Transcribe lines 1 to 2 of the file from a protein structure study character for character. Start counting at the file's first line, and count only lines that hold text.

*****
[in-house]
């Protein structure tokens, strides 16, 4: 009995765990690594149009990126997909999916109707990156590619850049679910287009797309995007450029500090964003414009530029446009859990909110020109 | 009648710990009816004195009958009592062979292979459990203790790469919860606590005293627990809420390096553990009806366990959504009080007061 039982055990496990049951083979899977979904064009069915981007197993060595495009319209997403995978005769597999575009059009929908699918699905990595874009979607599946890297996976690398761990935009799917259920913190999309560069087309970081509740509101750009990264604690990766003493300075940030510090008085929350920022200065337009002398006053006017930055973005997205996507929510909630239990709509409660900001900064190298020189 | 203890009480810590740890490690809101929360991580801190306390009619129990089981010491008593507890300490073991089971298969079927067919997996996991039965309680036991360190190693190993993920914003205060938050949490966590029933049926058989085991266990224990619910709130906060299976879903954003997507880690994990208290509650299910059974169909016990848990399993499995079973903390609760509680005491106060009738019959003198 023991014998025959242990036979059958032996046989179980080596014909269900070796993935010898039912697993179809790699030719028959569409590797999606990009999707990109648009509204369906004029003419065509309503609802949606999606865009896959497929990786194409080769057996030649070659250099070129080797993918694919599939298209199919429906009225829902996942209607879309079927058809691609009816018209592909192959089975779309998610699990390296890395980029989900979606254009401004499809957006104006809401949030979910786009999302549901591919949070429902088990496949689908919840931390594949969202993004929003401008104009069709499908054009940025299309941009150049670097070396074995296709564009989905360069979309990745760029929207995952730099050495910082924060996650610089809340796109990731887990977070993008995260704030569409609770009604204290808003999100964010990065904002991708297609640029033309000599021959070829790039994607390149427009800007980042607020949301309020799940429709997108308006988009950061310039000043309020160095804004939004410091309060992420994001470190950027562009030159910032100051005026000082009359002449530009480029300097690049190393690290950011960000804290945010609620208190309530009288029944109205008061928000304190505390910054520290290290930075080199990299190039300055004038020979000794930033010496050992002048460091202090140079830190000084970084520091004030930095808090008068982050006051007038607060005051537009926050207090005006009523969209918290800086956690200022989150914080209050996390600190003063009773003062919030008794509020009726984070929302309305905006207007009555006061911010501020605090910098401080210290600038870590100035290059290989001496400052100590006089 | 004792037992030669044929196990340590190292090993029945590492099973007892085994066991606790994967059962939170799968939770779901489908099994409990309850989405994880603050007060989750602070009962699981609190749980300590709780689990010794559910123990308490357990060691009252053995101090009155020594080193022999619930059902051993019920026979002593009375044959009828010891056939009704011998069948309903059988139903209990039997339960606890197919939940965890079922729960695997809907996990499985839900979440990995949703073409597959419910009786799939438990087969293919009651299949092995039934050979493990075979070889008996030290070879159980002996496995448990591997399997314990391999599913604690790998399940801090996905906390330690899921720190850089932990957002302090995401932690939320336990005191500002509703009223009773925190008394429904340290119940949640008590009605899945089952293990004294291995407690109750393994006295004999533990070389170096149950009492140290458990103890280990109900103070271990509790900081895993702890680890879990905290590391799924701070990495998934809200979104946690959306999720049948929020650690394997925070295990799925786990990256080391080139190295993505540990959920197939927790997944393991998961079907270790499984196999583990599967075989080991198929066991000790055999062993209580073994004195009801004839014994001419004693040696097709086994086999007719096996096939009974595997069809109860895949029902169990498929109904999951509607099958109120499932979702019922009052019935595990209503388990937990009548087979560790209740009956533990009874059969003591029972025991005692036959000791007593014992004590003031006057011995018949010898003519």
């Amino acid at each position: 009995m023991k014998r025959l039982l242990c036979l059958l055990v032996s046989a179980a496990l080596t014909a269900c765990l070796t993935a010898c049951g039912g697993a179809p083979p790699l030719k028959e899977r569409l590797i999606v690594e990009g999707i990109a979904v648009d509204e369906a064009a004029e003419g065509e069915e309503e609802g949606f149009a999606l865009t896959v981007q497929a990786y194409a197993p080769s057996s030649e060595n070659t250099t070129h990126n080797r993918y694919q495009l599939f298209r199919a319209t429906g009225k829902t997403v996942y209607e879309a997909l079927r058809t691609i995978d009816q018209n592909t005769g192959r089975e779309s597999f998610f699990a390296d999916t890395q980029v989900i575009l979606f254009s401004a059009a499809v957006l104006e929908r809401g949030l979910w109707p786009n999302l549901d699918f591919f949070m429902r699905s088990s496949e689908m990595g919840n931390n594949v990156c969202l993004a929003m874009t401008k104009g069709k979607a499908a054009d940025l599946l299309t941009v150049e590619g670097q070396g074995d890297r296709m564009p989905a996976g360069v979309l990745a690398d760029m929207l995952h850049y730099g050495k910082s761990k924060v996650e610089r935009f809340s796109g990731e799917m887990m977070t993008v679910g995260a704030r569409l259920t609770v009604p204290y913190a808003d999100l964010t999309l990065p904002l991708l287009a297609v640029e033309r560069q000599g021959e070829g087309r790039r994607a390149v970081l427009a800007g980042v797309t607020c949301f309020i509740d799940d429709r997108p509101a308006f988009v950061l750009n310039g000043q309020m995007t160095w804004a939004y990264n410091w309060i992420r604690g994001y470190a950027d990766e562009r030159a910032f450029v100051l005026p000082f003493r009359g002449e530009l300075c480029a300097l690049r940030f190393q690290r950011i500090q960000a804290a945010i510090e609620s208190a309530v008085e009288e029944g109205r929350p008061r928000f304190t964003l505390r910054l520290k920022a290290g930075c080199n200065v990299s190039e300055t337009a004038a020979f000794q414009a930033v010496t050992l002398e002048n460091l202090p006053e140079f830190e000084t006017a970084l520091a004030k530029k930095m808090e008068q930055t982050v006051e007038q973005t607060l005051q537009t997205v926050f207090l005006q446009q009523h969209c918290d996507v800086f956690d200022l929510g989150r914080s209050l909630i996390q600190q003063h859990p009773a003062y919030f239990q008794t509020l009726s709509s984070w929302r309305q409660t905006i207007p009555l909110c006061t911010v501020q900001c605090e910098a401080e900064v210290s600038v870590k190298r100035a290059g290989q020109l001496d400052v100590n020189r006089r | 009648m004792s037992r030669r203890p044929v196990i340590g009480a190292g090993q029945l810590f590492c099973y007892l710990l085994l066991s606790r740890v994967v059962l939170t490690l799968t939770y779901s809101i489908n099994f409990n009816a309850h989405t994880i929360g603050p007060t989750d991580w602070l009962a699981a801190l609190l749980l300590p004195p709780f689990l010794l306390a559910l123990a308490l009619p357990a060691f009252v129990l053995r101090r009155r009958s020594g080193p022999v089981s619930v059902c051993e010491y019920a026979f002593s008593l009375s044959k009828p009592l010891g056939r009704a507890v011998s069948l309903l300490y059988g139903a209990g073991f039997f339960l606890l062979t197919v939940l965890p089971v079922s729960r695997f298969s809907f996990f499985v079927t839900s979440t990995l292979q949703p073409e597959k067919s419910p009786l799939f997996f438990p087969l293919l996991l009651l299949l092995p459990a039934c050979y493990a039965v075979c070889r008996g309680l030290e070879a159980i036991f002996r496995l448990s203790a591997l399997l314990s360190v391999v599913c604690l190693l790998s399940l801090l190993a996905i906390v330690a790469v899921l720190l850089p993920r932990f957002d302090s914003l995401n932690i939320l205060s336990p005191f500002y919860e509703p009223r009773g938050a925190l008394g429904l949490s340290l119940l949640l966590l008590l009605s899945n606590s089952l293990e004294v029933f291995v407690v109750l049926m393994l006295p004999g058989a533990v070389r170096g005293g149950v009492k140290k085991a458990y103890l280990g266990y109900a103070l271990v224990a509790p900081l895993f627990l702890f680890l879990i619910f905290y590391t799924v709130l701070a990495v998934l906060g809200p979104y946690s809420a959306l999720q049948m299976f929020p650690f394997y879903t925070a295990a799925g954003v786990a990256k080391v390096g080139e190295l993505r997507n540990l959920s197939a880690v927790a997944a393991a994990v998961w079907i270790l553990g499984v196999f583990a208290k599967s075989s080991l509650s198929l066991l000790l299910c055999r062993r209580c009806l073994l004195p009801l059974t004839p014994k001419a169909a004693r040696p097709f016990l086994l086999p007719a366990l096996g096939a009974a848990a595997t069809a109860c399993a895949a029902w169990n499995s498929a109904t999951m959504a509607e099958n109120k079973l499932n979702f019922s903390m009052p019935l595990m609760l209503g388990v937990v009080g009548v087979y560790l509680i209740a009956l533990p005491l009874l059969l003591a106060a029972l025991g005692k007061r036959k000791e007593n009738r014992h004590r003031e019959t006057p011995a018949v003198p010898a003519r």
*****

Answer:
[in-house]
């Protein structure tokens, strides 16, 4: 009995765990690594149009990126997909999916109707990156590619850049679910287009797309995007450029500090964003414009530029446009859990909110020109 | 009648710990009816004195009958009592062979292979459990203790790469919860606590005293627990809420390096553990009806366990959504009080007061 039982055990496990049951083979899977979904064009069915981007197993060595495009319209997403995978005769597999575009059009929908699918699905990595874009979607599946890297996976690398761990935009799917259920913190999309560069087309970081509740509101750009990264604690990766003493300075940030510090008085929350920022200065337009002398006053006017930055973005997205996507929510909630239990709509409660900001900064190298020189 | 203890009480810590740890490690809101929360991580801190306390009619129990089981010491008593507890300490073991089971298969079927067919997996996991039965309680036991360190190693190993993920914003205060938050949490966590029933049926058989085991266990224990619910709130906060299976879903954003997507880690994990208290509650299910059974169909016990848990399993499995079973903390609760509680005491106060009738019959003198 023991014998025959242990036979059958032996046989179980080596014909269900070796993935010898039912697993179809790699030719028959569409590797999606990009999707990109648009509204369906004029003419065509309503609802949606999606865009896959497929990786194409080769057996030649070659250099070129080797993918694919599939298209199919429906009225829902996942209607879309079927058809691609009816018209592909192959089975779309998610699990390296890395980029989900979606254009401004499809957006104006809401949030979910786009999302549901591919949070429902088990496949689908919840931390594949969202993004929003401008104009069709499908054009940025299309941009150049670097070396074995296709564009989905360069979309990745760029929207995952730099050495910082924060996650610089809340796109990731887990977070993008995260704030569409609770009604204290808003999100964010990065904002991708297609640029033309000599021959070829790039994607390149427009800007980042607020949301309020799940429709997108308006988009950061310039000043309020160095804004939004410091309060992420994001470190950027562009030159910032100051005026000082009359002449530009480029300097690049190393690290950011960000804290945010609620208190309530009288029944109205008061928000304190505390910054520290290290930075080199990299190039300055004038020979000794930033010496050992002048460091202090140079830190000084970084520091004030930095808090008068982050006051007038607060005051537009926050207090005006009523969209918290800086956690200022989150914080209050996390600190003063009773003062919030008794509020009726984070929302309305905006207007009555006061911010501020605090910098401080210290600038870590100035290059290989001496400052100590006089 | 004792037992030669044929196990340590190292090993029945590492099973007892085994066991606790994967059962939170799968939770779901489908099994409990309850989405994880603050007060989750602070009962699981609190749980300590709780689990010794559910123990308490357990060691009252053995101090009155020594080193022999619930059902051993019920026979002593009375044959009828010891056939009704011998069948309903059988139903209990039997339960606890197919939940965890079922729960695997809907996990499985839900979440990995949703073409597959419910009786799939438990087969293919009651299949092995039934050979493990075979070889008996030290070879159980002996496995448990591997399997314990391999599913604690790998399940801090996905906390330690899921720190850089932990957002302090995401932690939320336990005191500002509703009223009773925190008394429904340290119940949640008590009605899945089952293990004294291995407690109750393994006295004999533990070389170096149950009492140290458990103890280990109900103070271990509790900081895993702890680890879990905290590391799924701070990495998934809200979104946690959306999720049948929020650690394997925070295990799925786990990256080391080139190295993505540990959920197939927790997944393991998961079907270790499984196999583990599967075989080991198929066991000790055999062993209580073994004195009801004839014994001419004693040696097709086994086999007719096996096939009974595997069809109860895949029902169990498929109904999951509607099958109120499932979702019922009052019935595990209503388990937990009548087979560790209740009956533990009874059969003591029972025991005692036959000791007593014992004590003031006057011995018949010898003519």